Ontario farmer fined

Mar 31, 2015

Found to be in violation of food safety laws

By Diego Flammini, Farms.com

OMAFRA released a bulletin stating that a farmer from Dunrobin, Ontario, near Ottawa, was found guilty of violating provincial food safety laws and must pay a fine of $1,250.

Anthony Scissons was found guilty of violating the following, which fall under the Food Safety and Quality Act 2001 and Ontario Regulation 31/05:

  • Carrying on a licensed activity without a license
  •  Failure to ensure ante mortem (before slaughter) inspection of food animal and approval for slaughter
  • Failure to ensure post mortem inspection of a food animal carcass
  • Unlawful selling of a carcass of a food animal

The maximum sentence is a $25,000 fine and two years in jail.

The offences took place on October 26, 2012 when Mr. Scissons allowed members of the Muslim community to slaughter sheep on his property during a cultural celebration and on August 21, 2014, Mr. Scissons was found guilty.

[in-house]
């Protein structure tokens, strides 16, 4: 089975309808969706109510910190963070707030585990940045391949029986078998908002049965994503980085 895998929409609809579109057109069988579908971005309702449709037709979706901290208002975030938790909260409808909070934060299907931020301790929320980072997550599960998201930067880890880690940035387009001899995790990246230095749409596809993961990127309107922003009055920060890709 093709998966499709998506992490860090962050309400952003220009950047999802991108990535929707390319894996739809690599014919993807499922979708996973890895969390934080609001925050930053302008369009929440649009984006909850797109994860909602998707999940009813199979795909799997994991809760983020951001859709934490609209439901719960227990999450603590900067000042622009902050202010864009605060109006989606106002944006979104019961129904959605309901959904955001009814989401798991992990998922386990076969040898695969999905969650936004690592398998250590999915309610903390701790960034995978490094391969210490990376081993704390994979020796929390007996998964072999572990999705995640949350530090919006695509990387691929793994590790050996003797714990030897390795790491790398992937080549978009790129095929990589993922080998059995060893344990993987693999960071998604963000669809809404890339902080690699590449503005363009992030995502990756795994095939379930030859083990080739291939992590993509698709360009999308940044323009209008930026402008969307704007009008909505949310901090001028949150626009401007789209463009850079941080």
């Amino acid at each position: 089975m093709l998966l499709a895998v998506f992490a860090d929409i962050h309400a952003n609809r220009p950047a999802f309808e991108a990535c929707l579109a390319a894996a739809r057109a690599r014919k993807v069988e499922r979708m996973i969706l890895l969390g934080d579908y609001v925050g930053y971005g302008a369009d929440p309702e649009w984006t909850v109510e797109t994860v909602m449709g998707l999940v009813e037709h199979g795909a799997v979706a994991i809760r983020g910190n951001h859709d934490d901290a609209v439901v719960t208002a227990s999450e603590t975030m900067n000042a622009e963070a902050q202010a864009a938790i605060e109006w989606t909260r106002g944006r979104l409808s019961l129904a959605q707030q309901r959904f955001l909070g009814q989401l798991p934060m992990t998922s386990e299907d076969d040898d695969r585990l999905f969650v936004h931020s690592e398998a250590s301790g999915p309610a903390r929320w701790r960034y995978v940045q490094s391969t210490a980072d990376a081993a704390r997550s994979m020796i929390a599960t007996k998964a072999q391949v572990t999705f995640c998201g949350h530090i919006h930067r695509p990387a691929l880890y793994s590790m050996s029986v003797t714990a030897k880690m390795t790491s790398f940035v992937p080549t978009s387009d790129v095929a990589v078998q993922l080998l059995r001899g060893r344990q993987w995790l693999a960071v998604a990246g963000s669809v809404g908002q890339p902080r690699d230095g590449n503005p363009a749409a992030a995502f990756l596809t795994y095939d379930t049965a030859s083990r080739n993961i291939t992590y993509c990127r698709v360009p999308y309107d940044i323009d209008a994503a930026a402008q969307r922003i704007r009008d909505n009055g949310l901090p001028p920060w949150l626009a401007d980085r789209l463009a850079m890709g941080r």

Mr. Scissons challenged the decision under the Charter of Rights and Freedoms and Justice of the Peace Brian Mackey said he would find Mr. Scissons guilty of the specific offences, pending the resolution of the Charter challenge.

“On February 10, 2015, Justice Mackey ruled that the activities related to on-farm slaughter of sheep on behalf of members of the Muslim community during a celebration known as Eid al-Adha (Festival of the Sacrifice) did not constitute an infringement of Mr. Scissons' rights under the Charter of Rights and Freedoms,” read the court bulletin from OMAFRA.

Abbatoirs in Ontario must have a license and are subject to inspection to minimize food risks.

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